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Anterior Cruciate Ligament (ACL) Injuries

The anterior cruciate ligament is one of two very strong ligaments that are located inside your knee joint.  Injury to the ligament can often occur during sports during twisting positions, fast deceleration or when you land heavily after a jump with poor control. You may have seen ACL injuries happen on video during sports such as AFL (definitely one for the “Try not to cringe” challenge!). Another way the ligament can be injured is if someone applies a direct force on your knee, placing a stretch on the ACL

What are the symptoms of an ACL injury?

Because of its good blood and nerve supply, most people can usually tell if they have an ACL injury as the symptoms stand out! These include:

  • Immediate and severe pain in the knee with widespread tenderness
  • A large amount of swelling that quickly develops
  • Overall reduced ability to bend and straighten the knee
  • If it is less severe and the patient can walk, they may find the knee gives way when doing so

However, it is possible to have a low-grade or chronic/progressive injury which may present with symptoms that are more subtle

How can a physiotherapist and exercise physiologist help?

After reading articles on the internet, it can be easy to assume you may have an ACL injury. However, there are actually several structures around the knee that could be contributing to your knee pain and swelling

A physiotherapist can reassure or confirm if, indeed, you have an injury to the ACL. If you do, the physiotherapist can assess the severity of the ACL injury and refer you onto a doctor if the tear may need reconstruction surgery. Because the ACL is connected to several other structures in the knee, physiotherapists can also check if any other surrounding structures have been injured. This is to ensure you receive the appropriate rehabilitation so that you can get back to the activities you love while reducing the risk of re-injury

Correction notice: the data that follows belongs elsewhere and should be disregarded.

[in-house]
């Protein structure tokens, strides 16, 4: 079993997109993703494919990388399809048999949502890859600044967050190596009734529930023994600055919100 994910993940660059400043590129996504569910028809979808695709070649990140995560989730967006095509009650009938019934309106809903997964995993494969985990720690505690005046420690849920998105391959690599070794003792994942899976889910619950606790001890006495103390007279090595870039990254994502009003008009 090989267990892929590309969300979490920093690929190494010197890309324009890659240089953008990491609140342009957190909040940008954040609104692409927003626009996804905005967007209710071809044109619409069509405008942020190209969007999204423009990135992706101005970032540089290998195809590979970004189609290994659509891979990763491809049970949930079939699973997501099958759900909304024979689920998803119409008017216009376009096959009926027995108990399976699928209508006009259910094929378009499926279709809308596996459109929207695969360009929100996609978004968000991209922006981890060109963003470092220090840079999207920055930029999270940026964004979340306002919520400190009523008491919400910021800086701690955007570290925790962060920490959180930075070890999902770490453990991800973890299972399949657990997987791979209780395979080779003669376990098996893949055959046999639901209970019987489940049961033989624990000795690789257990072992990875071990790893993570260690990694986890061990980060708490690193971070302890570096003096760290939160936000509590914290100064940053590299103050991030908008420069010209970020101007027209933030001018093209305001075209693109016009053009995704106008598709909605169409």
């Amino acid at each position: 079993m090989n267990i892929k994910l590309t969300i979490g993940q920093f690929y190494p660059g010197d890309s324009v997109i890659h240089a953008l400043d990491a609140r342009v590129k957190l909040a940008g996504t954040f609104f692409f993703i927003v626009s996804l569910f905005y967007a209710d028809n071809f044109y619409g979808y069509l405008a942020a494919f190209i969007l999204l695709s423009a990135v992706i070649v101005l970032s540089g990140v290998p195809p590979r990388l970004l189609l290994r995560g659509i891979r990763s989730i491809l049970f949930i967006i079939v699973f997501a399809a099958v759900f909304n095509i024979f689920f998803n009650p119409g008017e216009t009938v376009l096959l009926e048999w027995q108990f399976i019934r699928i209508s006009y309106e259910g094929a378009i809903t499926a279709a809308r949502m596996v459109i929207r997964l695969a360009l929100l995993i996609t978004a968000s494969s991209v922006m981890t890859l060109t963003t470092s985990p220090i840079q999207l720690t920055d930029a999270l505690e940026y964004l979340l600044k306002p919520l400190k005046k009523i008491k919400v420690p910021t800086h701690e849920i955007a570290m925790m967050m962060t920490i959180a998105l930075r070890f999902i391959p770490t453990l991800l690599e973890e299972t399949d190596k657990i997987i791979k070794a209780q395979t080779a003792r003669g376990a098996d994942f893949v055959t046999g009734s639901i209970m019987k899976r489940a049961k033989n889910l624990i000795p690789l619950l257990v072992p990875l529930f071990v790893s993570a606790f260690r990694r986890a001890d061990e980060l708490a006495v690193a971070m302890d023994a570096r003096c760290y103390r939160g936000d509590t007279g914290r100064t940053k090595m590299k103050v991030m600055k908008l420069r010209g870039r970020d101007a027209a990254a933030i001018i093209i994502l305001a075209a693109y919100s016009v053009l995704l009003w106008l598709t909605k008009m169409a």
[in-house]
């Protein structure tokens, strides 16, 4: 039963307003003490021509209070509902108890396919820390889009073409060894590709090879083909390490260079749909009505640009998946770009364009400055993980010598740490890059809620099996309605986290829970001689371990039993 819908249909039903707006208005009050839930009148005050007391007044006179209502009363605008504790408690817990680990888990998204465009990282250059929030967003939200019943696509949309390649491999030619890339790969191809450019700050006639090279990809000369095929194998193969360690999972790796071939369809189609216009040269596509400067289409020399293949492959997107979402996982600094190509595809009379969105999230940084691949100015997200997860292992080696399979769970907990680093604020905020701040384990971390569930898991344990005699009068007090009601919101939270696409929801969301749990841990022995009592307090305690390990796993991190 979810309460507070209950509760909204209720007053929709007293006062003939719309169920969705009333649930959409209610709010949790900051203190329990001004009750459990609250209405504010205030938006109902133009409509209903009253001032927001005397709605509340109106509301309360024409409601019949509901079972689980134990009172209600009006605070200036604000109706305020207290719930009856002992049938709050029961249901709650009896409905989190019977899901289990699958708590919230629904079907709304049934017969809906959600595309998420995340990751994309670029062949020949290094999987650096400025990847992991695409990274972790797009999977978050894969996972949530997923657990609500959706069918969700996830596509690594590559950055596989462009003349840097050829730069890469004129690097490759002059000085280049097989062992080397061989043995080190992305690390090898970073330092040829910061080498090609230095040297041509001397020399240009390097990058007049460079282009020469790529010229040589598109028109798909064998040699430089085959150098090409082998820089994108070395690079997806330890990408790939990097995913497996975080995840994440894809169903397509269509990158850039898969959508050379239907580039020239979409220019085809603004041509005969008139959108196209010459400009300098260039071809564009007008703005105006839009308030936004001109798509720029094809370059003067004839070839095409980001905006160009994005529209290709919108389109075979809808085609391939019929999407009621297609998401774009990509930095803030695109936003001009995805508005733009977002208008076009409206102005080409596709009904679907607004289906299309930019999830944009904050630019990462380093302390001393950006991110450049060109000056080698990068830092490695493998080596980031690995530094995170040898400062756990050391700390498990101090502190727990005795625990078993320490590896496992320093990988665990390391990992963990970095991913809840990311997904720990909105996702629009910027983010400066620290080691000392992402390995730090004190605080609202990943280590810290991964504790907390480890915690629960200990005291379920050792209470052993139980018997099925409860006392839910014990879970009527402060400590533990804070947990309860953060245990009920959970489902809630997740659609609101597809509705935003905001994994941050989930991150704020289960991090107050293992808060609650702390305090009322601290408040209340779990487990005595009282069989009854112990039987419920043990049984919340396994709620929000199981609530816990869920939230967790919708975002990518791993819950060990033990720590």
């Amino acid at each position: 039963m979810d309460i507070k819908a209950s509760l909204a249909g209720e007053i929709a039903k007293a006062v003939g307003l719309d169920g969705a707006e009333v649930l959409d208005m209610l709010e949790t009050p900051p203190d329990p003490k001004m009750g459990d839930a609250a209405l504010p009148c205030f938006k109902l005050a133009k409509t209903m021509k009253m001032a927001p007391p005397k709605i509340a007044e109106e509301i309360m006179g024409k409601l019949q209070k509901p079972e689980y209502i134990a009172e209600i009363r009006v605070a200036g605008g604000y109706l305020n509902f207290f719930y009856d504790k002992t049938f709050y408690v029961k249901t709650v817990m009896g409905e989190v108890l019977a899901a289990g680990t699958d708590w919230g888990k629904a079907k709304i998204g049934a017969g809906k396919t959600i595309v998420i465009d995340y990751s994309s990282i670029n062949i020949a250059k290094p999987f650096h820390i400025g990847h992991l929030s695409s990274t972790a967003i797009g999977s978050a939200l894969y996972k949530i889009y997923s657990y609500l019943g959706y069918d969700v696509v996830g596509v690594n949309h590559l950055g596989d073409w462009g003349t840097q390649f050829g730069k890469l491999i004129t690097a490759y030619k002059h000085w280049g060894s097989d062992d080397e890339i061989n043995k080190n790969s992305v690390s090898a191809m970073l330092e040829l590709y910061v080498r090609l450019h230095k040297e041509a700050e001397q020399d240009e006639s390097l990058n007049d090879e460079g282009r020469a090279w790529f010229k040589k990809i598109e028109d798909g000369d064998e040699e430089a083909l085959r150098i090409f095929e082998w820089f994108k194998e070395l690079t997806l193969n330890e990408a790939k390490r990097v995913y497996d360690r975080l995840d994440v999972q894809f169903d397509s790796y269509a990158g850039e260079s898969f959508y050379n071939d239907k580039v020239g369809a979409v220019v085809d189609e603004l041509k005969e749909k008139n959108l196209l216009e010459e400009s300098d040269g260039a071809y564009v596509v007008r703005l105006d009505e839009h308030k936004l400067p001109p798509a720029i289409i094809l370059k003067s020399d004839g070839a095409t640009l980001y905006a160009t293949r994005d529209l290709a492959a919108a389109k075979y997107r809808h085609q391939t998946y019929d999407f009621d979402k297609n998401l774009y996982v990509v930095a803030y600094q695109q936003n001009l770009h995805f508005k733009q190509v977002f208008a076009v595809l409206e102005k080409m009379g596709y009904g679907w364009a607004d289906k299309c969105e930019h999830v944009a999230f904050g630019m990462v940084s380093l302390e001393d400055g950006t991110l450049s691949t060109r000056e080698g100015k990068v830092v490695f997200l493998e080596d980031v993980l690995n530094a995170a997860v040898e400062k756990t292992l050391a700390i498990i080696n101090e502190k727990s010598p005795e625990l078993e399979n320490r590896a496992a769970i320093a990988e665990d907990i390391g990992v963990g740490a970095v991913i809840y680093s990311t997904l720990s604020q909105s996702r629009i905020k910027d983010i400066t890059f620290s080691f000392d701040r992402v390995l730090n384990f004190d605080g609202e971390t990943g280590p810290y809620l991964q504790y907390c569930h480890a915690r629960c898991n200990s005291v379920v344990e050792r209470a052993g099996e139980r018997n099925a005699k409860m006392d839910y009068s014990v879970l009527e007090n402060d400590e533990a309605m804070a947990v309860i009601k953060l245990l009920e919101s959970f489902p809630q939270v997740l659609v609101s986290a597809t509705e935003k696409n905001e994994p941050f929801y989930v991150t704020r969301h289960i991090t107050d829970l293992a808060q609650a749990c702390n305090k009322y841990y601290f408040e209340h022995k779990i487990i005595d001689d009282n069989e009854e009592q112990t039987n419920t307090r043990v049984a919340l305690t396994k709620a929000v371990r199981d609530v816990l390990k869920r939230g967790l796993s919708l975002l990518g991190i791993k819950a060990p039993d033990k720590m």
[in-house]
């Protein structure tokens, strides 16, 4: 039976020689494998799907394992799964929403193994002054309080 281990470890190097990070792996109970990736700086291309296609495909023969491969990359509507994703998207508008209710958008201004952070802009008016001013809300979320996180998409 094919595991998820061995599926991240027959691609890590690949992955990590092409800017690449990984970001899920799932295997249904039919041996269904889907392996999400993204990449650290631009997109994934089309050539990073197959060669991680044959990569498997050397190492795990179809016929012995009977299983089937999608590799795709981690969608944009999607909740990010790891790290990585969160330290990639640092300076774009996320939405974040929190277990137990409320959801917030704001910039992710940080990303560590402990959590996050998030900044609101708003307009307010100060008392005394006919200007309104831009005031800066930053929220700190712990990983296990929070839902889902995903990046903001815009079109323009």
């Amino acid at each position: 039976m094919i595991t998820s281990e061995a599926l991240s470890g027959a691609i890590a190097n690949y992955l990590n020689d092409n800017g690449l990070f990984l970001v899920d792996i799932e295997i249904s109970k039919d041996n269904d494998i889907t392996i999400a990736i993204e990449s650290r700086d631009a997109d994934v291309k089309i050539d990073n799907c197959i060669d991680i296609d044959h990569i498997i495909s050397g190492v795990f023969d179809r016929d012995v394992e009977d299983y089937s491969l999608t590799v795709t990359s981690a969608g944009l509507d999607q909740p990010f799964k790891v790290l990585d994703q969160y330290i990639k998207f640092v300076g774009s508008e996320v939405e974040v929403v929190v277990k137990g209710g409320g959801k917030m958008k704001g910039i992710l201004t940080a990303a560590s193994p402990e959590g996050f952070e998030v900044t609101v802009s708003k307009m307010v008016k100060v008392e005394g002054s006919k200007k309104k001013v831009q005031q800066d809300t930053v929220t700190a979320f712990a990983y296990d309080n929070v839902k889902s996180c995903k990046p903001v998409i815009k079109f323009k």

After the injury has healed and the intermediate to advances phase of rehabilitation is reached, exercise physiologists can help you return to sports and higher level activities!


Logerstedt, D.S., Snyder-Mackler, L., Ritter, R.C., Axe, M.J. and Godges, J.J., 2010. Knee stability and movement coordination impairments: knee ligament sprain: clinical practice guidelines linked to the international classification of functioning, disability, and health from the Orthopaedic Section of the American Physical Therapy Association. Journal of Orthopaedic & Sports Physical Therapy, 40(4), pp.A1-A37.

Paterno, M.V., 2017. Non-operative care of the patient with an ACL-deficient knee. Current reviews in musculoskeletal medicine, 10(3), pp.322-327.


Please remember that medical information provided by Optimum Health Solutions, without consultation with a health care professional, must be considered as an educational service only and is not a substitute for a medical consultation.

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